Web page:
5 Common Coffee Myths

Some people love it for the taste, while others slurp it down just to get a jolt of energy during their morning commute. Some can’t go a day without it, which has led others to vow never to start drinking it. There are plenty of rumors swirling around coffee, but that doesn’t keep people from starting their day with a cup of joe. Learn the answers to common questions about the world’s favorite drink!

Can coffee stunt your growth?

It’s a common myth that caffeine can prevent bone growth and can even stunt your growth. While caffeine can have many affects on your body, studies indicate that the caffeine in coffee will not stunt your growth. Click through to read the study and you’ll find that higher caffeine intake was associated with taking in more sugar, less fruit, and less milk, so don’t start sharing your coffee with your kids — but not because you want them to be tall.

Does coffee cause cancer?

Studies from the 1970s and 1980s suggested that coffee increased the risk of cancer and heart disease. These studies failed to separate other unhealthy habits such as physical inactivity and smoking from coffee drinking. Currently, there’s little evidence that coffee causes cancer. There is evidence, however, that drinking any beverage – even water – at temperatures over 160 degrees Fahrenheit can increase your risk of esophageal cancer.

Is coffee unhealthy?

For most people, moderate consumption of black coffee is a fairly healthy, non-caloric beverage. There is little evidence of health risk and some evidence of health benefits for adults who drink 3-4 cups of coffee, or 300-400 mg of caffeine, per day.

Some research shows coffee may help prevent certain types of chronic diseases such as type 2 diabetes, Parkinson’s disease, and liver disease.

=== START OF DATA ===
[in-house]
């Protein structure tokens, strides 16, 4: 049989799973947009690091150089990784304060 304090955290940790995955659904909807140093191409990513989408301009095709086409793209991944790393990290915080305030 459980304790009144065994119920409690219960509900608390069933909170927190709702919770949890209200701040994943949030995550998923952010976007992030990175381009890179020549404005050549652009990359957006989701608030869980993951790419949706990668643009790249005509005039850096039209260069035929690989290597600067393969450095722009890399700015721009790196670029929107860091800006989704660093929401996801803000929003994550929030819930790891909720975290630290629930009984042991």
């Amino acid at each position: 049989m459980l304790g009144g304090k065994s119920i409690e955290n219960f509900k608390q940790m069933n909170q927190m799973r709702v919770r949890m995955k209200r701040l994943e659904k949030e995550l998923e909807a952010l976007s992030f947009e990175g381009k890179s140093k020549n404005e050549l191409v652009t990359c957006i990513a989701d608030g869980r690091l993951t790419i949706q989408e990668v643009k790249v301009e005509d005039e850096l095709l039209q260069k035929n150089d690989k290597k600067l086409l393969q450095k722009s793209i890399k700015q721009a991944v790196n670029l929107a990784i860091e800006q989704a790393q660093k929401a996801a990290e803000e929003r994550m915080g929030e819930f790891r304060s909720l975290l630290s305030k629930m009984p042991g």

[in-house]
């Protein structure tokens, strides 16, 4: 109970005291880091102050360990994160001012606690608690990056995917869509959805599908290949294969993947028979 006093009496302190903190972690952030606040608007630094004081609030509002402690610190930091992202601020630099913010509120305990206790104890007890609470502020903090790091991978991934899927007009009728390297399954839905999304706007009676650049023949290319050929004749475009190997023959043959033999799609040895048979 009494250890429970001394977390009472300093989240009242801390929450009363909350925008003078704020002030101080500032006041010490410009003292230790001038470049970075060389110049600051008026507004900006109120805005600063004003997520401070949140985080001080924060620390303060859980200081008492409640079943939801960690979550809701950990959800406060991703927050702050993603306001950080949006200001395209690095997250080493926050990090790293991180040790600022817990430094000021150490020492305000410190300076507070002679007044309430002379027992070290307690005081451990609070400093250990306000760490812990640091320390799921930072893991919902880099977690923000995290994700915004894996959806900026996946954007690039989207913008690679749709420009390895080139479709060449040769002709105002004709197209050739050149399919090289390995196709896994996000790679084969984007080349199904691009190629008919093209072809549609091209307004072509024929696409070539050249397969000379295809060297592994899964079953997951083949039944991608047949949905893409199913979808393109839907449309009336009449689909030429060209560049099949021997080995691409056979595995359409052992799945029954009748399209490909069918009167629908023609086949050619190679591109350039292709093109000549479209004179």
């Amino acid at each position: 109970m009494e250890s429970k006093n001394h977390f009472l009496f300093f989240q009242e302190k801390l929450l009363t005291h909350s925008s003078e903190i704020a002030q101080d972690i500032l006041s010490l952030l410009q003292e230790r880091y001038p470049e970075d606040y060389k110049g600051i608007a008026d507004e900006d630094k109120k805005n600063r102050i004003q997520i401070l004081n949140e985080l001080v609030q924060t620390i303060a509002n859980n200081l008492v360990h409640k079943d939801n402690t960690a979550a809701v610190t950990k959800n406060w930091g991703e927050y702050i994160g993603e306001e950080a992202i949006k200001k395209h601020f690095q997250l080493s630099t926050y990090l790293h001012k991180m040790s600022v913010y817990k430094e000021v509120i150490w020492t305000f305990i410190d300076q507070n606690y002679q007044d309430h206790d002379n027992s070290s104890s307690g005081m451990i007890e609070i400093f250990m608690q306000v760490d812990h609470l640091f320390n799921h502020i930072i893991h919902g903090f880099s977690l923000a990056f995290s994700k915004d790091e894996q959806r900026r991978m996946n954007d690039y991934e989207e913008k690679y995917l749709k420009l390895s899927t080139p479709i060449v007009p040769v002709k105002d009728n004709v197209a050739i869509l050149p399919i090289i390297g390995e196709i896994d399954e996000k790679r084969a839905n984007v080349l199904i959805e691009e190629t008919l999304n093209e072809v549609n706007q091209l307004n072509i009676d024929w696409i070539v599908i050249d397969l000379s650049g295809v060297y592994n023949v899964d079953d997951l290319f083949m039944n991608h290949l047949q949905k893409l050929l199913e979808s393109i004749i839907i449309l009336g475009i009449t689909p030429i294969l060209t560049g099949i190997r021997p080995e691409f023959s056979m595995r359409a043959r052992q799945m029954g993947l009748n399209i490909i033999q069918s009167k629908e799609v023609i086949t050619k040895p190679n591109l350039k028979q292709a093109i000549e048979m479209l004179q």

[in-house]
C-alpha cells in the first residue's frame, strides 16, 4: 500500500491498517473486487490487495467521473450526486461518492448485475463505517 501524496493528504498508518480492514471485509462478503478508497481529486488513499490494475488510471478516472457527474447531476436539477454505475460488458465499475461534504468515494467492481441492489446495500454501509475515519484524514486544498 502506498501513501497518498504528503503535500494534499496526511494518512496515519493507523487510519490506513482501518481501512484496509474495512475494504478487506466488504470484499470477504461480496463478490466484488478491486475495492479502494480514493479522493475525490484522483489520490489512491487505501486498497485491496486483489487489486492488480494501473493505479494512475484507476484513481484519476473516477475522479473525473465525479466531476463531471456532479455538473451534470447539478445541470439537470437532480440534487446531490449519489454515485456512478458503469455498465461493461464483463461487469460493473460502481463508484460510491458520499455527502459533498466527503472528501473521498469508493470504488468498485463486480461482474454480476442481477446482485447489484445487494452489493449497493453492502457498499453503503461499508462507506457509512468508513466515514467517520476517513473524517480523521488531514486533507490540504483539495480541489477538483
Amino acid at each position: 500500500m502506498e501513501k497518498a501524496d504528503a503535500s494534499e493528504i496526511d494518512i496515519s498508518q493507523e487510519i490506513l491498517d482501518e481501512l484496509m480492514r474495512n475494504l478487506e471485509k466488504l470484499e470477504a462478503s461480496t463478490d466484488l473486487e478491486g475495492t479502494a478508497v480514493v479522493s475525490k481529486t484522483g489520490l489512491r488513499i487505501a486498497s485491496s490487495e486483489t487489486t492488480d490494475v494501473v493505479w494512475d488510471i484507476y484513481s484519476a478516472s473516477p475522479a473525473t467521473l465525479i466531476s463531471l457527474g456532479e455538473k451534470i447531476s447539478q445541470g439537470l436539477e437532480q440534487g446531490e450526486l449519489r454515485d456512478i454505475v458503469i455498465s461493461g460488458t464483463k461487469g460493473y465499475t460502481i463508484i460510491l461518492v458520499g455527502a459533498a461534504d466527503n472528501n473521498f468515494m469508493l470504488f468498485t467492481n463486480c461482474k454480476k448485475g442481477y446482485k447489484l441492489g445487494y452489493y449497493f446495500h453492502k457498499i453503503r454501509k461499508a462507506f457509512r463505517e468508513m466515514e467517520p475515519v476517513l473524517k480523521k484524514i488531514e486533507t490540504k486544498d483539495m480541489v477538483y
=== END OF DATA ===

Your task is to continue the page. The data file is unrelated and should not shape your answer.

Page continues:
Certain people who may be more susceptible to caffeine should not drink coffee, however. Those with high blood pressure, the elderly, and children should limit the amount of caffeine they consume.

Of course, coffee stops being healthy once you add cream, sugar, syrups, or corn syrup solids and hydrogenated oils (hi, creamer!) to your cup.

Can coffee lead to cardiovascular disease?

Most studies do not show coffee to significantly increase a person’s risk of cardiovascular disease. Coffee consumption is, however, associated with increasing cardiovascular disease risk factors such as hypertension.

Consuming large amounts of caffeine can increase your blood pressure, your heart rate, and anxiety levels. Caffeine can also cause heart palpitations in some people, and can lead to sleep problems.

Does coffee increase cholesterol levels?

This one is not exactly a myth. It just doesn’t apply to all coffee drinkers. Consuming large amounts of unfiltered coffee – think espresso or French press – may increase cholesterol levels. The filtration process removes cafestol and kahweol, both of which are associated with raising cholesterol levels.

A daily demitasse of espresso after lunch or several cups of filtered coffee may not affect cholesterol levels.

And once again, it can be hard to tease out what part the coffee plays and what part has to do with coffee-related habits. That Caramel Brulee Frappuccino or daily coffee break with powdered creamer, double sugar, two doughnuts and a cigarette — coffee isn’t really the issue there.